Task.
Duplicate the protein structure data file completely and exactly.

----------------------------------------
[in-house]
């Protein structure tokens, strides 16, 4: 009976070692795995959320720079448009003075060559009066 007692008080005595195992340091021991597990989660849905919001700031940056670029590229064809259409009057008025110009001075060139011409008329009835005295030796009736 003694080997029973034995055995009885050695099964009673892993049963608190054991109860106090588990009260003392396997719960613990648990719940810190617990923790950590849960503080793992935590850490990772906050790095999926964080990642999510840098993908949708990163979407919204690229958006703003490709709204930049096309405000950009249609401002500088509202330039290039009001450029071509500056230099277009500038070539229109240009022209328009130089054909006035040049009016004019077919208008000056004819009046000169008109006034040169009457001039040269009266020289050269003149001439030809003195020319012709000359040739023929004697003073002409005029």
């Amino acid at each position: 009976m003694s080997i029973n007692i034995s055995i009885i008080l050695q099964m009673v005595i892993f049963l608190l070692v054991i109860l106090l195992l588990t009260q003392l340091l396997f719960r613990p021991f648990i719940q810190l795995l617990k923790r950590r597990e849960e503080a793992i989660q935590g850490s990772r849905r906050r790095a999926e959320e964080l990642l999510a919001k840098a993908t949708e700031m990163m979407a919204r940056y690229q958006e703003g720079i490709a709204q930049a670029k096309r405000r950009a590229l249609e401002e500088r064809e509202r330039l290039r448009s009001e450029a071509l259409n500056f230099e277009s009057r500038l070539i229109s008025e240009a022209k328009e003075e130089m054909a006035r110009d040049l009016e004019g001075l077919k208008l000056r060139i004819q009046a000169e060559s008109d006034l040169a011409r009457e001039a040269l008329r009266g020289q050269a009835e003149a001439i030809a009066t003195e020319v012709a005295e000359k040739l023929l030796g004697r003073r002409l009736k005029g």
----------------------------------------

[in-house]
């Protein structure tokens, strides 16, 4: 009976070692795995959320720079448009003075060559009066 007692008080005595195992340091021991597990989660849905919001700031940056670029590229064809259409009057008025110009001075060139011409008329009835005295030796009736 003694080997029973034995055995009885050695099964009673892993049963608190054991109860106090588990009260003392396997719960613990648990719940810190617990923790950590849960503080793992935590850490990772906050790095999926964080990642999510840098993908949708990163979407919204690229958006703003490709709204930049096309405000950009249609401002500088509202330039290039009001450029071509500056230099277009500038070539229109240009022209328009130089054909006035040049009016004019077919208008000056004819009046000169008109006034040169009457001039040269009266020289050269003149001439030809003195020319012709000359040739023929004697003073002409005029």
């Amino acid at each position: 009976m003694s080997i029973n007692i034995s055995i009885i008080l050695q099964m009673v005595i892993f049963l608190l070692v054991i109860l106090l195992l588990t009260q003392l340091l396997f719960r613990p021991f648990i719940q810190l795995l617990k923790r950590r597990e849960e503080a793992i989660q935590g850490s990772r849905r906050r790095a999926e959320e964080l990642l999510a919001k840098a993908t949708e700031m990163m979407a919204r940056y690229q958006e703003g720079i490709a709204q930049a670029k096309r405000r950009a590229l249609e401002e500088r064809e509202r330039l290039r448009s009001e450029a071509l259409n500056f230099e277009s009057r500038l070539i229109s008025e240009a022209k328009e003075e130089m054909a006035r110009d040049l009016e004019g001075l077919k208008l000056r060139i004819q009046a000169e060559s008109d006034l040169a011409r009457e001039a040269l008329r009266g020289q050269a009835e003149a001439i030809a009066t003195e020319v012709a005295e000359k040739l023929l030796g004697r003073r002409l009736k005029g």